Tuesday a federal judge ruled in favor of the Fond du lac Band of Lake Superior Chippewa. The decision means that the tribe will not have to pay upwards of $10 million in back payments to the city from its casino located downtown.

After six years of litigation and two ruling’s in favor of the city by U.S. District judge Susan Richard Nelson, the judge ruled on Tuesday that a revenue sharing agreement between the Fond-du-Luth Casino and the city, which was implemented for the first time in 1986 was in violation of the federal law requiring tribes to be the “primary beneficiary” of gambling profits.

In what has been a six-year legal battle that twice saw U.S. District Judge Susan Richard Nelson rule in the city’s favor, only to have the decisions overturned by an appeals court, Nelson held that the  revenue-sharing agreement between the parties, first implemented in 1986, violated the federal law that requires tribes to be the “primary beneficiary” of gambling profits.

While a victory for the Fond du Lac Band of Lake Superior Chippewa, the ruling was a major disappointment for the city of Duluth. The tribe stopped making payments to the city in 2009. Estimated at $6 million annually, roughly 19 percent of casino profits, were paid to the city which were a major portion of the city’s street repair fund.

According to city officials, including interest, the band owed the city in excess of $13.5 million for the portions of the contract that went unpaid. The city sued the Chippewa over the contract which was in effect through 2011.

In May, the 8th Circuit found that by “failing to consider congressional policy and its intent that tribes be the primary beneficiaries of Indian gaming,” the court had abused its discretion. Ruling that payments collected by the city from the Chippewa were unlawful under the Indian Gaming Regulatory Act (IGRA), the National Indian Gaming Commission (NIGC) issued a “notice of violation,” which was upheld by a judge in March.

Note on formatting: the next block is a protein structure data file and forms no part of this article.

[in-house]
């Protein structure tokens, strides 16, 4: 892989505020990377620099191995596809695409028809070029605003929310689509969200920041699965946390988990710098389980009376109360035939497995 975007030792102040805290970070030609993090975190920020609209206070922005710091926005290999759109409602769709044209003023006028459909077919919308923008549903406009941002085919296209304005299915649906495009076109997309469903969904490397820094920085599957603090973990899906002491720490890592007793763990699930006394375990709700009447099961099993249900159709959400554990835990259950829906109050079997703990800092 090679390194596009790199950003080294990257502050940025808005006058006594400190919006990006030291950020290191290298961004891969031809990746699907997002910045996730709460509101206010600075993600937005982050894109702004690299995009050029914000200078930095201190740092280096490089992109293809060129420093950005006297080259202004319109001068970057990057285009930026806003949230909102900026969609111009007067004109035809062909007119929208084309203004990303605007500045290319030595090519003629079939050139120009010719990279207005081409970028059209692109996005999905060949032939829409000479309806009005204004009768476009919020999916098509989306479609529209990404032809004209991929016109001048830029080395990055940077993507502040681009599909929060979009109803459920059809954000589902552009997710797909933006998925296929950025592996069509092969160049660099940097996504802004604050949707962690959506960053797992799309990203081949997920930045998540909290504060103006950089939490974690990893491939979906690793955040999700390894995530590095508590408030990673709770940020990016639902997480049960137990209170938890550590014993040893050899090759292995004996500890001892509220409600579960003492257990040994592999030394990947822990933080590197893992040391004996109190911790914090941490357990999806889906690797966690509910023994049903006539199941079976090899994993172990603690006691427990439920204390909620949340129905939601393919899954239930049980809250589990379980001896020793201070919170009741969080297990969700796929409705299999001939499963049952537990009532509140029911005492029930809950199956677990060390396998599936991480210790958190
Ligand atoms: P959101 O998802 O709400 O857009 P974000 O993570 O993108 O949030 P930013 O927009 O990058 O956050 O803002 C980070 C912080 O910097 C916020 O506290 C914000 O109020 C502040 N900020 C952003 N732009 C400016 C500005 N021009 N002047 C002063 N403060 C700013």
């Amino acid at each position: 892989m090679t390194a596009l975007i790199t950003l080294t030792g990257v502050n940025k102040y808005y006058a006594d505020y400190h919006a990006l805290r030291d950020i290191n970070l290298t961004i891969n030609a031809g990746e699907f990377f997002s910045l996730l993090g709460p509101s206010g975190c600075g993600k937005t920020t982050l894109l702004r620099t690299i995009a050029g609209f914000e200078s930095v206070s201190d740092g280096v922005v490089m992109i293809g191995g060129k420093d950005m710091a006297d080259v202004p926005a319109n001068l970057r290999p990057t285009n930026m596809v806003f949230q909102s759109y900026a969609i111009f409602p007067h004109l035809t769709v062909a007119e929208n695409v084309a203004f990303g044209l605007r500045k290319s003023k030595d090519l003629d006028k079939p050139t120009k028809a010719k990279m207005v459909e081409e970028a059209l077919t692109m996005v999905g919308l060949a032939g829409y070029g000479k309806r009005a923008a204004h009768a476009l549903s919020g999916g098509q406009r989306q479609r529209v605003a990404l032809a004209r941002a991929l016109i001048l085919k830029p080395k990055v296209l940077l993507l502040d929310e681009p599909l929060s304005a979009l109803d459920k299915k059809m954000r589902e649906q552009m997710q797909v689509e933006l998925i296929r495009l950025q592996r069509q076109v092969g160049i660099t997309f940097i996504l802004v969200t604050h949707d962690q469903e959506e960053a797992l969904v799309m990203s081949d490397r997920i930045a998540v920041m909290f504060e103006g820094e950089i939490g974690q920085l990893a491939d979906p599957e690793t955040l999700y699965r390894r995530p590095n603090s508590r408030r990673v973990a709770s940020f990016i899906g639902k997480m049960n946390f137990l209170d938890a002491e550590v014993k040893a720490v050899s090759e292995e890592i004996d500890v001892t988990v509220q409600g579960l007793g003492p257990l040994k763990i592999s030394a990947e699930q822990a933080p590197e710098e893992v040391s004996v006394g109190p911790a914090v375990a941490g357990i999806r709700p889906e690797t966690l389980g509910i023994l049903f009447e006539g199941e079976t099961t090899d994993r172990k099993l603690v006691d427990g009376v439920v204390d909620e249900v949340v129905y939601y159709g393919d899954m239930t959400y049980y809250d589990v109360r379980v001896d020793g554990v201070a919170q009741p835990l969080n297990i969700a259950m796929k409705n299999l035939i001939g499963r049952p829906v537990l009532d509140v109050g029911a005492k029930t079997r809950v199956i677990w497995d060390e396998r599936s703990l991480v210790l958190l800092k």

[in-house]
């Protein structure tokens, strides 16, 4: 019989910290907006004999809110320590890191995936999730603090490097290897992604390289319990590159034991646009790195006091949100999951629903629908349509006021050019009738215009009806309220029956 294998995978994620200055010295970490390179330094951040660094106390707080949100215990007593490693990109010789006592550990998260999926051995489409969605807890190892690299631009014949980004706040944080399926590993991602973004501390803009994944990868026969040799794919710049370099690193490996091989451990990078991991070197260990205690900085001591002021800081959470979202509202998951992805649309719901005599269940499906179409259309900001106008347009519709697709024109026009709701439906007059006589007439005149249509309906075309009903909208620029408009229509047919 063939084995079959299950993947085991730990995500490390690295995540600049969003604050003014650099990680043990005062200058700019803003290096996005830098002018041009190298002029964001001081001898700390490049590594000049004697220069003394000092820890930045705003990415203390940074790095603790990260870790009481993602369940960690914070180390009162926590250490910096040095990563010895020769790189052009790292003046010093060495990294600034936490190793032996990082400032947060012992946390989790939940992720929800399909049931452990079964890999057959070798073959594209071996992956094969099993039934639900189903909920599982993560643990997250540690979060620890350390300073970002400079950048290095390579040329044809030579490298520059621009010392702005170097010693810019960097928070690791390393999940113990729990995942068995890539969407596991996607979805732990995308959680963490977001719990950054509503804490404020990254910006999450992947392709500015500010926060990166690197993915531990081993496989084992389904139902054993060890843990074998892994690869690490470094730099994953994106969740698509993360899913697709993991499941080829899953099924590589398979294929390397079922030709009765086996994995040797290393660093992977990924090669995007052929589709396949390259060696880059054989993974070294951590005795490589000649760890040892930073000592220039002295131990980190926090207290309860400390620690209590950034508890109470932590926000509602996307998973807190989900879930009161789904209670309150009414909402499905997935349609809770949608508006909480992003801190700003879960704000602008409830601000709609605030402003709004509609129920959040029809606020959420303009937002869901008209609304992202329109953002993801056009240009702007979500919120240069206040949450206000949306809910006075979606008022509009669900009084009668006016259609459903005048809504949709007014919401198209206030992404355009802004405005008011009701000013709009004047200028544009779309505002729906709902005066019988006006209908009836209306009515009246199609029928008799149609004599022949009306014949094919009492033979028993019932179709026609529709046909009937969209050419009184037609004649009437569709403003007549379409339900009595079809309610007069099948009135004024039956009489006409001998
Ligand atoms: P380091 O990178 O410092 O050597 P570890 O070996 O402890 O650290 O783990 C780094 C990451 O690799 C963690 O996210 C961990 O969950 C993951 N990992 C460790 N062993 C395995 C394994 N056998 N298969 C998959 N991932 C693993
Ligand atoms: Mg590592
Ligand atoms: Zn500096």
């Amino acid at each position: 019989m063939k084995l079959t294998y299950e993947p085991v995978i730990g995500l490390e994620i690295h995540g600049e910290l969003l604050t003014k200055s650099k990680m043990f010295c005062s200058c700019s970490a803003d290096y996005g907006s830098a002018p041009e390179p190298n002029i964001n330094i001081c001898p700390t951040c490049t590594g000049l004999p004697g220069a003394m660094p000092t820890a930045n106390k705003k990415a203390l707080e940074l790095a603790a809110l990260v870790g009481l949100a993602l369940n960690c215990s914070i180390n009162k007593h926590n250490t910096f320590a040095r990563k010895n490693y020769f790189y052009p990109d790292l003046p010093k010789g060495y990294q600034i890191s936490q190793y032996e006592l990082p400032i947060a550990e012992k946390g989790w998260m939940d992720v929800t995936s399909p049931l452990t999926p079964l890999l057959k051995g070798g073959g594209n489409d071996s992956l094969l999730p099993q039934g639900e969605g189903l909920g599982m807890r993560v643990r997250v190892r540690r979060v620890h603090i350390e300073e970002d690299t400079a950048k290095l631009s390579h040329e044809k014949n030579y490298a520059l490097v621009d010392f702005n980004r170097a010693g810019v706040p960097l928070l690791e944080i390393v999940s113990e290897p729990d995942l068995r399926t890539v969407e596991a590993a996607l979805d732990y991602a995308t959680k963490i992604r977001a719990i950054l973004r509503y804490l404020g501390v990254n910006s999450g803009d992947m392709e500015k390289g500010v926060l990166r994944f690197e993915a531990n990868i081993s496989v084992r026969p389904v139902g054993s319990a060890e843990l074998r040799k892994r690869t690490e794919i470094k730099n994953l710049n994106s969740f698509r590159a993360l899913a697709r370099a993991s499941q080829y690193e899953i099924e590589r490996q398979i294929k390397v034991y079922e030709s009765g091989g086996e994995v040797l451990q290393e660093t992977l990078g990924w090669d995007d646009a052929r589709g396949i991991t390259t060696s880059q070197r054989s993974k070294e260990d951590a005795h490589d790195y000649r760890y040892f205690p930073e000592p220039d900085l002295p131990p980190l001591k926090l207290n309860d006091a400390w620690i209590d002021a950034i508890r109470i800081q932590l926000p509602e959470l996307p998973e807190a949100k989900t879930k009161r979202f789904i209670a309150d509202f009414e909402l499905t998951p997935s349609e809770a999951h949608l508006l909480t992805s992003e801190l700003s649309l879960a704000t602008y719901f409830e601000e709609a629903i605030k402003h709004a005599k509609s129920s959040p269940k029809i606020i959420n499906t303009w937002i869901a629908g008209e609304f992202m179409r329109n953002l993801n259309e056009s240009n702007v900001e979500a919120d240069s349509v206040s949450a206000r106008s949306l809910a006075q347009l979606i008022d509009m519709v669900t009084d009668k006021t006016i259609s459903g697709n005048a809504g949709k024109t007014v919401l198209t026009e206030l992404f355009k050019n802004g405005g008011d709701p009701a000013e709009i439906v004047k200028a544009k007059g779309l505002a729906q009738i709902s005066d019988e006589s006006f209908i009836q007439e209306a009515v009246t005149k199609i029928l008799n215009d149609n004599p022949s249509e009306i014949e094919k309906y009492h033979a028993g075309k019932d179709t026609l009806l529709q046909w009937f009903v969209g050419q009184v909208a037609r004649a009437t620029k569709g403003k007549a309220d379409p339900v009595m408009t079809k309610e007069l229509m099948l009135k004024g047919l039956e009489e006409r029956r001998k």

Agreeing with the Chippewa that congressional policy in not is not in favor of repayment, Judge Nelson ruled that even consideration of the receipt of a higher percent of revenue from gaming and being the primary beneficiary, taking millions from the tribe goes against the IGRA’s intent of promoting a strong, self-sufficient tribal government. In addition, the 19 percent of the casino’s profits the city was getting from the band was “grossly disproportionate to the cost of any city services for the casino”and to property taxes.

City Attorney Gunnar Johnson contends that the NIGC ruling was a political decision and detrimental to Duluth taxpayers. According to Johnson, city services such as, law enforcement, fire protection and tourism promotion, are benefits the Chippewa enjoy, but at the same time do not pay property taxes. The band paid $75 million to Duluth from 1994 to 2009.

The casino is undergoing a $3 million upgrade this summer.